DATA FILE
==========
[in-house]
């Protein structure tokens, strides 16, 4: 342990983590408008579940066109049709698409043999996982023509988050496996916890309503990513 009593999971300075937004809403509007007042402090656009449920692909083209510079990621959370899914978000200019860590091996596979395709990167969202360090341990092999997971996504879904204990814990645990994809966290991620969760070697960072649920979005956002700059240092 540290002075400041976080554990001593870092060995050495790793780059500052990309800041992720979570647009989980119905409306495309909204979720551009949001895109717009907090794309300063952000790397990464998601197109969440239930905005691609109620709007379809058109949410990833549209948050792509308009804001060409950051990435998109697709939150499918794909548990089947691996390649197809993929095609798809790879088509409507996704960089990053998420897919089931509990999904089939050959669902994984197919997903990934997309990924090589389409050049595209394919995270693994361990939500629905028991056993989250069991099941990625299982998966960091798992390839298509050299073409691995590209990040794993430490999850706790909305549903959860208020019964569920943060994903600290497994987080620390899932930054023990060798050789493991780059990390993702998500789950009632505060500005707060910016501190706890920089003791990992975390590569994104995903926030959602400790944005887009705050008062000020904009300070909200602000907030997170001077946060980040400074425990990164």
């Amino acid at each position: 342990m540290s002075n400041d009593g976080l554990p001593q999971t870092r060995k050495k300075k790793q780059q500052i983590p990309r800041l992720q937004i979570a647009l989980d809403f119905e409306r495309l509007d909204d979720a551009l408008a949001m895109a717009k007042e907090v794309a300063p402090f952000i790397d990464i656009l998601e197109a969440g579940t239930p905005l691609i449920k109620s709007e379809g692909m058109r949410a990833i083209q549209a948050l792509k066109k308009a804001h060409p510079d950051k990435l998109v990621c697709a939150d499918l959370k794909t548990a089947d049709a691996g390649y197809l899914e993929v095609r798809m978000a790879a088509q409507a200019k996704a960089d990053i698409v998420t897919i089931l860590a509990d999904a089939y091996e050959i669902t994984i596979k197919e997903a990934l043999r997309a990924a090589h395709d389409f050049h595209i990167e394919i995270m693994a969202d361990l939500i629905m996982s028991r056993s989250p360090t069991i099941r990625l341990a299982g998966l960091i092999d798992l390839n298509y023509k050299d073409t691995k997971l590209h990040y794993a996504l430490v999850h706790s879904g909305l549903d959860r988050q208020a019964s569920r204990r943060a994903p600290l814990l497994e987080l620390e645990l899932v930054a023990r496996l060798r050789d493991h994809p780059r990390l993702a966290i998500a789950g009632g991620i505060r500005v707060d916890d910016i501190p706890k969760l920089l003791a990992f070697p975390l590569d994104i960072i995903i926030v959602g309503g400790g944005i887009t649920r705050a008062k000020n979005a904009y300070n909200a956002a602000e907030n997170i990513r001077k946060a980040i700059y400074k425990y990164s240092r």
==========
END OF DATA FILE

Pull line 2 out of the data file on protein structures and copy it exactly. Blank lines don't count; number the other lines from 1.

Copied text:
């Protein structure tokens, strides 16, 4: 342990983590408008579940066109049709698409043999996982023509988050496996916890309503990513 009593999971300075937004809403509007007042402090656009449920692909083209510079990621959370899914978000200019860590091996596979395709990167969202360090341990092999997971996504879904204990814990645990994809966290991620969760070697960072649920979005956002700059240092 540290002075400041976080554990001593870092060995050495790793780059500052990309800041992720979570647009989980119905409306495309909204979720551009949001895109717009907090794309300063952000790397990464998601197109969440239930905005691609109620709007379809058109949410990833549209948050792509308009804001060409950051990435998109697709939150499918794909548990089947691996390649197809993929095609798809790879088509409507996704960089990053998420897919089931509990999904089939050959669902994984197919997903990934997309990924090589389409050049595209394919995270693994361990939500629905028991056993989250069991099941990625299982998966960091798992390839298509050299073409691995590209990040794993430490999850706790909305549903959860208020019964569920943060994903600290497994987080620390899932930054023990060798050789493991780059990390993702998500789950009632505060500005707060910016501190706890920089003791990992975390590569994104995903926030959602400790944005887009705050008062000020904009300070909200602000907030997170001077946060980040400074425990990164």